In this post I want to show you how to create your own private cloud with OpenFaaS Cloud and Kubernetes.
After the setup is complete, you can invite your team who will use their GitHub or GitLab accounts to log into a personal dashboard. CI/CD is built-in along with TLS, logging, encrypted secrets, DNS, and governance. Through a wildcard TLS certificate and DNS entry, each user and organization will receive their own sub-domain.
As the administrator, you’ll be defining a policy for which features are available, configuring auditing via Slack (or a webhook) and defining governance such as memory and CPU limits.
With your private cloud you’ll be able to deploy microservices, APIs, blogs, wikis, functions and more, whatever conforms to the OpenFaaS workload definition.
- A private or public Kubernetes cluster with Intel architecture (ARM is not supported at this time) with at least 3x nodes with 4GB RAM and 2vCPU each
Note: if you are planning on using k3s, then you should see the notes in the user-guide about disabling Traefik
An account with DigitalOcean, AWS, GCP or Cloudflare for automatic DNS configuration and TLS
A top-level domain that you own (
example.com), or a sub-zone (
A GitHub.com account
- Local tooling: kubectl, faas-cli, ofc-bootstrap etc
The tool that we use to configure OpenFaaS Cloud (OFC) is ofc-bootstrap.
Note: that helm3 is now used, without Tiller.
The core components installed are:
- OpenFaaS - to host your functions and endpoints
- OpenFaaS Cloud - CI/CD pipeline
- OpenFaaS Cloud - multi-user dashboard
- OpenFaaS Cloud - edge-auth and edge-router for OAuth2 support and multi-user routing
- SealedSecrets - to encrypt secrets for your repos
- buildkit - to build Docker images for your repos
- Minio - for build log storage
- Nginx-Ingress - to act as the IngressController for Kubernetes
- cert-manager - to issue TLS certificates
The installation takes between 50-100s, but most of the time is going to be spent in configuring the GitHub integration, security, TLS and DNS.
Download the tooling
Run these instructions on your laptop or local machine.
Clone ofc-bootstrap and then install its CLI:
mkdir -p ~/dev/ cd ~/dev/ git clone https://github.com/openfaas-incubator/ofc-bootstrap cd ofc-bootstrap curl -sLSf https://raw.githubusercontent.com/openfaas-incubator/ofc-bootstrap/master/get.sh | sudo sh
These instructions are also available in the user guide.
curl -sSL https://cli.openfaas.com | sudo sh
- Download Helm 3
https://raw.githubusercontent.com/helm/helm/master/scripts/get-helm-3 | sudo bash
Create an overrides file
We can configure the
ofc-bootstrap tool through a YAML file, this can be committed to git for later use, it covers everything from:
- Your secrets for things like: GitHub/GitLab and your Docker image registry
- The OAuth secret ID and client ID
- Your domain name for the private cloud
- Your preferences for OpenFaaS Cloud governance - read-only functions, memory limits, Dockerfile support and custom templates
Some secrets are read from files, some are generated from scratch and others are taken from a literal value.
Fortunately, you do not need to edit the whole file, you can create a set of override files with just the changes you need.
- Decide your domain, I’m picking
ofc.example.com, so create a new file and add:
We still have work to do, but this now would allow us to run
ofc-bootstrap apply -f example.init.yaml -f ofc.example.com.yaml, which takes both the defaults for the current version of OFC and our domain override. We can also override each secret in the same way.
Configure your Docker registry
All images built by OFC will be stored in a Docker registry before being deployed, you can use the Docker Hub which is the default, or use a private registry.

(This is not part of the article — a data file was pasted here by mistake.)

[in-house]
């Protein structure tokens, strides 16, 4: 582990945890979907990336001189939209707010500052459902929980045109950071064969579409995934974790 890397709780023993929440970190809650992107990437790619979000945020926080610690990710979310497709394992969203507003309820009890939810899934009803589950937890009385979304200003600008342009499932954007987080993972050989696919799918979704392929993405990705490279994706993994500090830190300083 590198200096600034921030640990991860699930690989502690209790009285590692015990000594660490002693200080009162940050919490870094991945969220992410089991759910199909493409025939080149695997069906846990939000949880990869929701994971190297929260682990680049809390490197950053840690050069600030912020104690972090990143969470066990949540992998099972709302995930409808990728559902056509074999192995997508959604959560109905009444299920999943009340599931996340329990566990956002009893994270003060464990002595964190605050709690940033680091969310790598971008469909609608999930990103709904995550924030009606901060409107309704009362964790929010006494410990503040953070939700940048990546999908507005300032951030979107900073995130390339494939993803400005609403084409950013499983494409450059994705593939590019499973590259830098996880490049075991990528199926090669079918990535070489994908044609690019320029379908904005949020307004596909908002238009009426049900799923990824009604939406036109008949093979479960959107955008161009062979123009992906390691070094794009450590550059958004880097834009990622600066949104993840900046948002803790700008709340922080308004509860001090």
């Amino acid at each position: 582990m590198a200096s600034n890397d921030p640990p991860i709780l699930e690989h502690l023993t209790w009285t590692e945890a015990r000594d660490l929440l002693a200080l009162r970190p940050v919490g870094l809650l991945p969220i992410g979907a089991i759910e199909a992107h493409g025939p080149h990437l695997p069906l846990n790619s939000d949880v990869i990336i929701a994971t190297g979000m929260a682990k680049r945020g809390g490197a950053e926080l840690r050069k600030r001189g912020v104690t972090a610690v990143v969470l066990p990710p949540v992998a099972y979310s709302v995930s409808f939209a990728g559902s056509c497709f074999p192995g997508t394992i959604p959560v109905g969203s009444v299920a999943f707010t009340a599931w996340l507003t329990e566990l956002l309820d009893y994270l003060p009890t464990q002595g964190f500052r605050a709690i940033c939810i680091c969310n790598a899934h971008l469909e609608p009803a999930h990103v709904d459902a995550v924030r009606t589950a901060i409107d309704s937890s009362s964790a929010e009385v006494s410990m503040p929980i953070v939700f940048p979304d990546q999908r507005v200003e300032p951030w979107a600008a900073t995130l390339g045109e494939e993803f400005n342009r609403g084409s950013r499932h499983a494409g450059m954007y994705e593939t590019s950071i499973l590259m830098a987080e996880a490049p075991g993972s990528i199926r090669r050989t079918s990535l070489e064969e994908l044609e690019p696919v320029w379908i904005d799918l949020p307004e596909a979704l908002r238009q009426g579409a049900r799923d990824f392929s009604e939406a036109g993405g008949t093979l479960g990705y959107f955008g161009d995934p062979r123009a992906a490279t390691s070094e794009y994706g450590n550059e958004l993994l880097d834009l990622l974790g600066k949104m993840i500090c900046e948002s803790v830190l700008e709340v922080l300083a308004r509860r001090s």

Let’s log into our Docker registry and create a credentials file:
export USERNAME="docker-username" ofc-bootstrap registry-login --username $USERNAME --password-stdin
By default this will use your Docker Hub account, but you can also Set up your own private TLS registry using arkade, use an existing registry with
--server, or use AWS ECR (see the notes in the repo for this).
After running this command we’ll have a file in
credentials/.config.json, which you can see that the example.init.yaml file will look for on disk, and use to create a Kubernetes secret later.
Add a line for your registry into the overrides file:
Create your GitHub App
Now let’s generate a GitHub App, which is how users will enroll a repo into our private cloud.
# We need to run this from the git repo, to access some templates cd ~/dev/ofc-bootstrap export DOMAIN="ofc.example.com" export GH_APP_NAME="Our Team OFC" ofc-bootstrap create-github-app \ --name "$GH_APP_NAME" \ --root-domain $DOMAIN
Note: If you don’t want to use TLS, you can specify
--insecureto use HTTP URLs
After running this command you will be redirected to GitHub, where a GitHub app will be created for you, and then YAML will be printed out which you can save into your overrides file
secrets: - name: github-webhook-secret literals: - name: github-webhook-secret value: cb539f01e7f06e0dbc60bc1c532ac4b3cb77d6e2 namespace: openfaas-fn filters: - scm_github - name: private-key literals: - name: private-key value: | -----BEGIN RSA PRIVATE KEY----- -----END RSA PRIVATE KEY----- namespace: openfaas-fn filters: - scm_github root_domain: ofc.example.com github: app_id: "55667"
The private-key is used to authenticate on behalf of each user and repository to update GitHub status checks and build logs. It also allows the use of private repositories where the token is used to clone the repository.
You should also note down your GitHub App URL, this is how each member of your team will enroll repos for CI/CD.
GitHub App result received. App: Our Team OFC URL: https://github.com/apps/our-team-ofc
Visit your App’s configuration page at https://github.com/settings/apps
Now click the “Active” button, sub-heading “We will deliver event details when this hook is triggered.”
Create the OAuth integration
To make sure that only authorized users can access dashboards and the cloud, we can integrate with GitHub via OAuth.
Our example Authorization URL is
Now update your overrides file:
Add this secret, replacing the contents of
value: etc with the client secret
- name: "of-client-secret" literals: - name: of-client-secret value: "4c8246da512c296861b7cd499a32f8194ca8945c" filters: - "auth" namespace: "openfaas"
Add your Client ID on a new line along with
oauth: client_id: 8219a0399a231b94175f enable_oauth: true
Configure a list of users
Now configure a list of users who you want to have access to log in, the easiest way to do this is through a Kubernetes secret, create a file named